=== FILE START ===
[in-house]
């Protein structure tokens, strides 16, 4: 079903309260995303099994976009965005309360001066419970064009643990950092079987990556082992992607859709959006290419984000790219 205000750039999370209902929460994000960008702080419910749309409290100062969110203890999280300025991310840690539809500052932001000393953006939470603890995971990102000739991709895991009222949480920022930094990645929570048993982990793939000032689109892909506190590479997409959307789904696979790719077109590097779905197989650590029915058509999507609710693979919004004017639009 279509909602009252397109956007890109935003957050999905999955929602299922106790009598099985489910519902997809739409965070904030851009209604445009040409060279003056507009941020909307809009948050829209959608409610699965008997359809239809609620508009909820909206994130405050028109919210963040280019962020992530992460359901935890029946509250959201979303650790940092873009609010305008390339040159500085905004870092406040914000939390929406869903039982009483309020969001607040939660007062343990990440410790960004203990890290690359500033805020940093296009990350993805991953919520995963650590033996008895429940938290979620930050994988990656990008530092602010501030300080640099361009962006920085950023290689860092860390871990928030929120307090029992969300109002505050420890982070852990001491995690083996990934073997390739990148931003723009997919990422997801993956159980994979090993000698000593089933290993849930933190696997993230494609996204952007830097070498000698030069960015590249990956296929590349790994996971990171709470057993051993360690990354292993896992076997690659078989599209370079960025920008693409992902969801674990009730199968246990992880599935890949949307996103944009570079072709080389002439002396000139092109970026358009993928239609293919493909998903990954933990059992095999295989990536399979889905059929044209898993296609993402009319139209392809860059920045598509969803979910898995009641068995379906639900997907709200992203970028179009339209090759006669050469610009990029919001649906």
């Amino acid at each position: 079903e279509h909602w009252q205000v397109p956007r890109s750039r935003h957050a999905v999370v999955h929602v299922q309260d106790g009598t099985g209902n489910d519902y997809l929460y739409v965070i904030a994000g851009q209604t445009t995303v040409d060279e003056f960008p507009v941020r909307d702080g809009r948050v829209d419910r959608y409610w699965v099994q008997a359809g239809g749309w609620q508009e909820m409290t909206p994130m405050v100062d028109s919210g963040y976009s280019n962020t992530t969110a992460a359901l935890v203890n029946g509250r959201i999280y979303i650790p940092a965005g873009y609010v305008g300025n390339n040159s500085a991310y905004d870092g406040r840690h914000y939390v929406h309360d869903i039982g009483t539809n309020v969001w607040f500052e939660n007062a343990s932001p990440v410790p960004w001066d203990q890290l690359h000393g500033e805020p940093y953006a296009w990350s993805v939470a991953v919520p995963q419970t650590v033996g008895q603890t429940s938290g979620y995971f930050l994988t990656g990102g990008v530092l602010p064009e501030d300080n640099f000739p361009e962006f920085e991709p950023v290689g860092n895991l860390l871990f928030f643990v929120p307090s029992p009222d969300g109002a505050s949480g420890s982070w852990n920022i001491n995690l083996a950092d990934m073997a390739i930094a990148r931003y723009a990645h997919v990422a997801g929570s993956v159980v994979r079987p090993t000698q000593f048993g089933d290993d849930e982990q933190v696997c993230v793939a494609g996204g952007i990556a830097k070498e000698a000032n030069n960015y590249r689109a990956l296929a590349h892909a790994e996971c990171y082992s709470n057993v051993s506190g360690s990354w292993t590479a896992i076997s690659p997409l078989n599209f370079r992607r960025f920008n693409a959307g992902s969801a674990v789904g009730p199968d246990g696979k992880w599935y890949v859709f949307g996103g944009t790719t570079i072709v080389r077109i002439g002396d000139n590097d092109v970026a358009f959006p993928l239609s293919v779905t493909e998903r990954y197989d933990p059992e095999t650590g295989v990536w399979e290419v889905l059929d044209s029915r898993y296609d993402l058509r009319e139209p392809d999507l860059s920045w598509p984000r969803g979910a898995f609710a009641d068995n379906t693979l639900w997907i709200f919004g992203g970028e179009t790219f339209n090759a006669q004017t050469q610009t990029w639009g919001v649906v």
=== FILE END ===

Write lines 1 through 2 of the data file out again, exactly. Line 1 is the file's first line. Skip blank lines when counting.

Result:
[in-house]
């Protein structure tokens, strides 16, 4: 079903309260995303099994976009965005309360001066419970064009643990950092079987990556082992992607859709959006290419984000790219 205000750039999370209902929460994000960008702080419910749309409290100062969110203890999280300025991310840690539809500052932001000393953006939470603890995971990102000739991709895991009222949480920022930094990645929570048993982990793939000032689109892909506190590479997409959307789904696979790719077109590097779905197989650590029915058509999507609710693979919004004017639009 279509909602009252397109956007890109935003957050999905999955929602299922106790009598099985489910519902997809739409965070904030851009209604445009040409060279003056507009941020909307809009948050829209959608409610699965008997359809239809609620508009909820909206994130405050028109919210963040280019962020992530992460359901935890029946509250959201979303650790940092873009609010305008390339040159500085905004870092406040914000939390929406869903039982009483309020969001607040939660007062343990990440410790960004203990890290690359500033805020940093296009990350993805991953919520995963650590033996008895429940938290979620930050994988990656990008530092602010501030300080640099361009962006920085950023290689860092860390871990928030929120307090029992969300109002505050420890982070852990001491995690083996990934073997390739990148931003723009997919990422997801993956159980994979090993000698000593089933290993849930933190696997993230494609996204952007830097070498000698030069960015590249990956296929590349790994996971990171709470057993051993360690990354292993896992076997690659078989599209370079960025920008693409992902969801674990009730199968246990992880599935890949949307996103944009570079072709080389002439002396000139092109970026358009993928239609293919493909998903990954933990059992095999295989990536399979889905059929044209898993296609993402009319139209392809860059920045598509969803979910898995009641068995379906639900997907709200992203970028179009339209090759006669050469610009990029919001649906």